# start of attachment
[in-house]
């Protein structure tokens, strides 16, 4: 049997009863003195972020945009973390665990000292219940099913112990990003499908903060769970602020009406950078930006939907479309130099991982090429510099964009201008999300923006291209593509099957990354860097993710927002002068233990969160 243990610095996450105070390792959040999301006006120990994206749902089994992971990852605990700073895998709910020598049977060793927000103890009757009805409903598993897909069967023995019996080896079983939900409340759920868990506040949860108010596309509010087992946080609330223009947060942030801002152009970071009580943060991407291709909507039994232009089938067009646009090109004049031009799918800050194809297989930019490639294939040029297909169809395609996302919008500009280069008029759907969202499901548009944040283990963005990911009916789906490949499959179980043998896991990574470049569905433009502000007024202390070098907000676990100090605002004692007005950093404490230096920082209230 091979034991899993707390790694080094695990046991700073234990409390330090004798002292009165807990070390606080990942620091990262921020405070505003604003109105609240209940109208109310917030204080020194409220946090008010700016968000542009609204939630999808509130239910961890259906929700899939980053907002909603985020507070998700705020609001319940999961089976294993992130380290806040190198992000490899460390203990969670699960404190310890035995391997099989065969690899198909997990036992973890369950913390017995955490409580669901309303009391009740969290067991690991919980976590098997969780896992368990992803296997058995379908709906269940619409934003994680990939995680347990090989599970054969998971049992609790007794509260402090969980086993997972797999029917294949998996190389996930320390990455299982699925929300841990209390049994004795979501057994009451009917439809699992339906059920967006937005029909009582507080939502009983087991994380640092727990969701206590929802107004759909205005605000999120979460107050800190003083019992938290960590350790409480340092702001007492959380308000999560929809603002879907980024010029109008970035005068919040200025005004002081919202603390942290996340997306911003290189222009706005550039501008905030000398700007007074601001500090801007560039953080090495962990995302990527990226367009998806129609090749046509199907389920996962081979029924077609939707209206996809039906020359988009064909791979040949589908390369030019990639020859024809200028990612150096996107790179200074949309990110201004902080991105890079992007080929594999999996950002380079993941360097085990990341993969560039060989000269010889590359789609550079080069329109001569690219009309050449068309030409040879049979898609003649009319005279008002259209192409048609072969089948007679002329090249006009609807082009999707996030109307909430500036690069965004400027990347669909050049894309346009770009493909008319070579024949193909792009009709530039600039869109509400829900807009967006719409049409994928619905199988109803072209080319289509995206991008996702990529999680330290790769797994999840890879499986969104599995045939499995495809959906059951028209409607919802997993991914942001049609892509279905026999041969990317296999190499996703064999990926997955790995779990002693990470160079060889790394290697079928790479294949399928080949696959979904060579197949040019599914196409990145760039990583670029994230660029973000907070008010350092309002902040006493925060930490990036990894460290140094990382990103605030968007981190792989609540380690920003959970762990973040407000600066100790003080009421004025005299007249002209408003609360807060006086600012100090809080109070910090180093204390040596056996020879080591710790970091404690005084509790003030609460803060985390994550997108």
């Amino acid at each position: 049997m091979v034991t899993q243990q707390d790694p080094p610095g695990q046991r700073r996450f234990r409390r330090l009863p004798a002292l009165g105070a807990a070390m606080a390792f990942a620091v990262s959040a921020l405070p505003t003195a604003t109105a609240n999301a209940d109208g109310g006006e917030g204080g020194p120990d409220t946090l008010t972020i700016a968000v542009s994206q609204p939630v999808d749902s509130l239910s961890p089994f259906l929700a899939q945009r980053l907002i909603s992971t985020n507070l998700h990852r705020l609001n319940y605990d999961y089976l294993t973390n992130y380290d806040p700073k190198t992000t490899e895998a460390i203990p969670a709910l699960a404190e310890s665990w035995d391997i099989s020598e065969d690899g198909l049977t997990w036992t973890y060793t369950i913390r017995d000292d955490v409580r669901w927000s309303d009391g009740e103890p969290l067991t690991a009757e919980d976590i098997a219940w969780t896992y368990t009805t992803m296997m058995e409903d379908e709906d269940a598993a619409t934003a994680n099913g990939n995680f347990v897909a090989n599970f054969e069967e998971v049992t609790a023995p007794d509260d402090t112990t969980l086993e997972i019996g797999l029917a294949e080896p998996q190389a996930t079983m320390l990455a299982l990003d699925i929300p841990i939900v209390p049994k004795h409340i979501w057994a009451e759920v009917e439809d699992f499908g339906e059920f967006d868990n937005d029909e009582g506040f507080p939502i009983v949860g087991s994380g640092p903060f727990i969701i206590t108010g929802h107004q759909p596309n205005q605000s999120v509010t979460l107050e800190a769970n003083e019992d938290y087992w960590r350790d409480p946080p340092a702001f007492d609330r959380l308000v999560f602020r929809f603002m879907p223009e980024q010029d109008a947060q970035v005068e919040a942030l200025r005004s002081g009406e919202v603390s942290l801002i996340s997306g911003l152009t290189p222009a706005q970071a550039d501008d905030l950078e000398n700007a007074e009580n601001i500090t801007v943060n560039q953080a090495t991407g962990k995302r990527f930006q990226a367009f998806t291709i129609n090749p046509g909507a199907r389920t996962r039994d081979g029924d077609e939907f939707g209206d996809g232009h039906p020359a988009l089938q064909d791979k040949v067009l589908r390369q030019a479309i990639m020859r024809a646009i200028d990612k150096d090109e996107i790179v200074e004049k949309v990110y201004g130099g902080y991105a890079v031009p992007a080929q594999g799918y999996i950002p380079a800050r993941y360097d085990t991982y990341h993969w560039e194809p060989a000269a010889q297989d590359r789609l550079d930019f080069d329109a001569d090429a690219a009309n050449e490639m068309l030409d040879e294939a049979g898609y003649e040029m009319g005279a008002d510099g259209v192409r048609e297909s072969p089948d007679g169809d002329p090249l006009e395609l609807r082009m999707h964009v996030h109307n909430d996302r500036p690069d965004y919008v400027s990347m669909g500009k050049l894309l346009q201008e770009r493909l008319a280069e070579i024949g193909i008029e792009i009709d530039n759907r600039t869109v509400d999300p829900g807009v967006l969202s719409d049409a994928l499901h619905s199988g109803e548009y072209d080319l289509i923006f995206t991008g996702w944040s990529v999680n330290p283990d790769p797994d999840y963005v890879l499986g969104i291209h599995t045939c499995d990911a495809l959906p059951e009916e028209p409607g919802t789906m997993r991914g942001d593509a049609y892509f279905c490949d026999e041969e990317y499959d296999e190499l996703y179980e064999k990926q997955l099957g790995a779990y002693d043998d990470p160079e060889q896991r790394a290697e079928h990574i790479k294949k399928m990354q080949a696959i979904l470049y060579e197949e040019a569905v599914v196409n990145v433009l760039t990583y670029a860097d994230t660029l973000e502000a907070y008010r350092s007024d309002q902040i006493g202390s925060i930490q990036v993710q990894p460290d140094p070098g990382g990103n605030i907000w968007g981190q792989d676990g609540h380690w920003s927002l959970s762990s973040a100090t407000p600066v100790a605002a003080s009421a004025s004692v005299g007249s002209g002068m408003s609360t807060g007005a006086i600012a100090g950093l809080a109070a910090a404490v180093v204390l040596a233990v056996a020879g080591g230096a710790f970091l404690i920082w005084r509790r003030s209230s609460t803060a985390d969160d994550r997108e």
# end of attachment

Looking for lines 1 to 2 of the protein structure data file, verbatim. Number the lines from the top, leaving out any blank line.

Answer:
[in-house]
């Protein structure tokens, strides 16, 4: 049997009863003195972020945009973390665990000292219940099913112990990003499908903060769970602020009406950078930006939907479309130099991982090429510099964009201008999300923006291209593509099957990354860097993710927002002068233990969160 243990610095996450105070390792959040999301006006120990994206749902089994992971990852605990700073895998709910020598049977060793927000103890009757009805409903598993897909069967023995019996080896079983939900409340759920868990506040949860108010596309509010087992946080609330223009947060942030801002152009970071009580943060991407291709909507039994232009089938067009646009090109004049031009799918800050194809297989930019490639294939040029297909169809395609996302919008500009280069008029759907969202499901548009944040283990963005990911009916789906490949499959179980043998896991990574470049569905433009502000007024202390070098907000676990100090605002004692007005950093404490230096920082209230 091979034991899993707390790694080094695990046991700073234990409390330090004798002292009165807990070390606080990942620091990262921020405070505003604003109105609240209940109208109310917030204080020194409220946090008010700016968000542009609204939630999808509130239910961890259906929700899939980053907002909603985020507070998700705020609001319940999961089976294993992130380290806040190198992000490899460390203990969670699960404190310890035995391997099989065969690899198909997990036992973890369950913390017995955490409580669901309303009391009740969290067991690991919980976590098997969780896992368990992803296997058995379908709906269940619409934003994680990939995680347990090989599970054969998971049992609790007794509260402090969980086993997972797999029917294949998996190389996930320390990455299982699925929300841990209390049994004795979501057994009451009917439809699992339906059920967006937005029909009582507080939502009983087991994380640092727990969701206590929802107004759909205005605000999120979460107050800190003083019992938290960590350790409480340092702001007492959380308000999560929809603002879907980024010029109008970035005068919040200025005004002081919202603390942290996340997306911003290189222009706005550039501008905030000398700007007074601001500090801007560039953080090495962990995302990527990226367009998806129609090749046509199907389920996962081979029924077609939707209206996809039906020359988009064909791979040949589908390369030019990639020859024809200028990612150096996107790179200074949309990110201004902080991105890079992007080929594999999996950002380079993941360097085990990341993969560039060989000269010889590359789609550079080069329109001569690219009309050449068309030409040879049979898609003649009319005279008002259209192409048609072969089948007679002329090249006009609807082009999707996030109307909430500036690069965004400027990347669909050049894309346009770009493909008319070579024949193909792009009709530039600039869109509400829900807009967006719409049409994928619905199988109803072209080319289509995206991008996702990529999680330290790769797994999840890879499986969104599995045939499995495809959906059951028209409607919802997993991914942001049609892509279905026999041969990317296999190499996703064999990926997955790995779990002693990470160079060889790394290697079928790479294949399928080949696959979904060579197949040019599914196409990145760039990583670029994230660029973000907070008010350092309002902040006493925060930490990036990894460290140094990382990103605030968007981190792989609540380690920003959970762990973040407000600066100790003080009421004025005299007249002209408003609360807060006086600012100090809080109070910090180093204390040596056996020879080591710790970091404690005084509790003030609460803060985390994550997108």